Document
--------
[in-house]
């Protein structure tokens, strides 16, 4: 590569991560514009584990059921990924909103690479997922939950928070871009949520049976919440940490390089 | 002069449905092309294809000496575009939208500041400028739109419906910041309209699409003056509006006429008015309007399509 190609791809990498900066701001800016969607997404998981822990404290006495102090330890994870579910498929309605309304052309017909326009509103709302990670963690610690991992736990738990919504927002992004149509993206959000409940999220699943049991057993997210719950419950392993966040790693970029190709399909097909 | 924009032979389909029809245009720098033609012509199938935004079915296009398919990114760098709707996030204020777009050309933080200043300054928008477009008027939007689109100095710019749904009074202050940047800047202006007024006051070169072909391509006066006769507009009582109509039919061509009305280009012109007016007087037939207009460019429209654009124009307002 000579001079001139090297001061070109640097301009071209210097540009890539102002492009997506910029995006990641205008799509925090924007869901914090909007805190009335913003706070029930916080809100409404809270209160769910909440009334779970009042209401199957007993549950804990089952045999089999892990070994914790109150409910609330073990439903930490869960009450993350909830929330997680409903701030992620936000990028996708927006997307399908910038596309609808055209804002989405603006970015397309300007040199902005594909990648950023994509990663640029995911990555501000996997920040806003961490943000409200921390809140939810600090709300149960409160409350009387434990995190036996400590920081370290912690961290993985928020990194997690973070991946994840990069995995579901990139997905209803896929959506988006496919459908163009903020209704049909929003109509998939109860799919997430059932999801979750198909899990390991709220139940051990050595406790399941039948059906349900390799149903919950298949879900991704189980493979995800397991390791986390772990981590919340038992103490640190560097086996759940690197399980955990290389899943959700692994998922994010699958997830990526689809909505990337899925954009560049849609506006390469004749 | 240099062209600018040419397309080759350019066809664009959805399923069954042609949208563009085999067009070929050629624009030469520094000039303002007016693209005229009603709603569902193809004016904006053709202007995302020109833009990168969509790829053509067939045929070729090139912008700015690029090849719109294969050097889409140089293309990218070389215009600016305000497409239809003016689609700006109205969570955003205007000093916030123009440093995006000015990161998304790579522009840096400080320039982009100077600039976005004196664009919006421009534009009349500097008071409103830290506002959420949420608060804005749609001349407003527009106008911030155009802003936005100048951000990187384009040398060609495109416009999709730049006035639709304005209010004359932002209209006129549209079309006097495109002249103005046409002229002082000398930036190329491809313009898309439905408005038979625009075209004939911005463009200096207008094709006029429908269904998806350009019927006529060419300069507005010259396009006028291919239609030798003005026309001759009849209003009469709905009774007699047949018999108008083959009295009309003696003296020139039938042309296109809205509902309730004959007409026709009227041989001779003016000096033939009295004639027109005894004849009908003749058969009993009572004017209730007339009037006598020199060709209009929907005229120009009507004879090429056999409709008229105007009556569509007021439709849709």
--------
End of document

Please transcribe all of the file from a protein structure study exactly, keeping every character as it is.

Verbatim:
[in-house]
């Protein structure tokens, strides 16, 4: 590569991560514009584990059921990924909103690479997922939950928070871009949520049976919440940490390089 | 002069449905092309294809000496575009939208500041400028739109419906910041309209699409003056509006006429008015309007399509 190609791809990498900066701001800016969607997404998981822990404290006495102090330890994870579910498929309605309304052309017909326009509103709302990670963690610690991992736990738990919504927002992004149509993206959000409940999220699943049991057993997210719950419950392993966040790693970029190709399909097909 | 924009032979389909029809245009720098033609012509199938935004079915296009398919990114760098709707996030204020777009050309933080200043300054928008477009008027939007689109100095710019749904009074202050940047800047202006007024006051070169072909391509006066006769507009009582109509039919061509009305280009012109007016007087037939207009460019429209654009124009307002 000579001079001139090297001061070109640097301009071209210097540009890539102002492009997506910029995006990641205008799509925090924007869901914090909007805190009335913003706070029930916080809100409404809270209160769910909440009334779970009042209401199957007993549950804990089952045999089999892990070994914790109150409910609330073990439903930490869960009450993350909830929330997680409903701030992620936000990028996708927006997307399908910038596309609808055209804002989405603006970015397309300007040199902005594909990648950023994509990663640029995911990555501000996997920040806003961490943000409200921390809140939810600090709300149960409160409350009387434990995190036996400590920081370290912690961290993985928020990194997690973070991946994840990069995995579901990139997905209803896929959506988006496919459908163009903020209704049909929003109509998939109860799919997430059932999801979750198909899990390991709220139940051990050595406790399941039948059906349900390799149903919950298949879900991704189980493979995800397991390791986390772990981590919340038992103490640190560097086996759940690197399980955990290389899943959700692994998922994010699958997830990526689809909505990337899925954009560049849609506006390469004749 | 240099062209600018040419397309080759350019066809664009959805399923069954042609949208563009085999067009070929050629624009030469520094000039303002007016693209005229009603709603569902193809004016904006053709202007995302020109833009990168969509790829053509067939045929070729090139912008700015690029090849719109294969050097889409140089293309990218070389215009600016305000497409239809003016689609700006109205969570955003205007000093916030123009440093995006000015990161998304790579522009840096400080320039982009100077600039976005004196664009919006421009534009009349500097008071409103830290506002959420949420608060804005749609001349407003527009106008911030155009802003936005100048951000990187384009040398060609495109416009999709730049006035639709304005209010004359932002209209006129549209079309006097495109002249103005046409002229002082000398930036190329491809313009898309439905408005038979625009075209004939911005463009200096207008094709006029429908269904998806350009019927006529060419300069507005010259396009006028291919239609030798003005026309001759009849209003009469709905009774007699047949018999108008083959009295009309003696003296020139039938042309296109809205509902309730004959007409026709009227041989001779003016000096033939009295004639027109005894004849009908003749058969009993009572004017209730007339009037006598020199060709209009929907005229120009009507004879090429056999409709008229105007009556569509007021439709849709």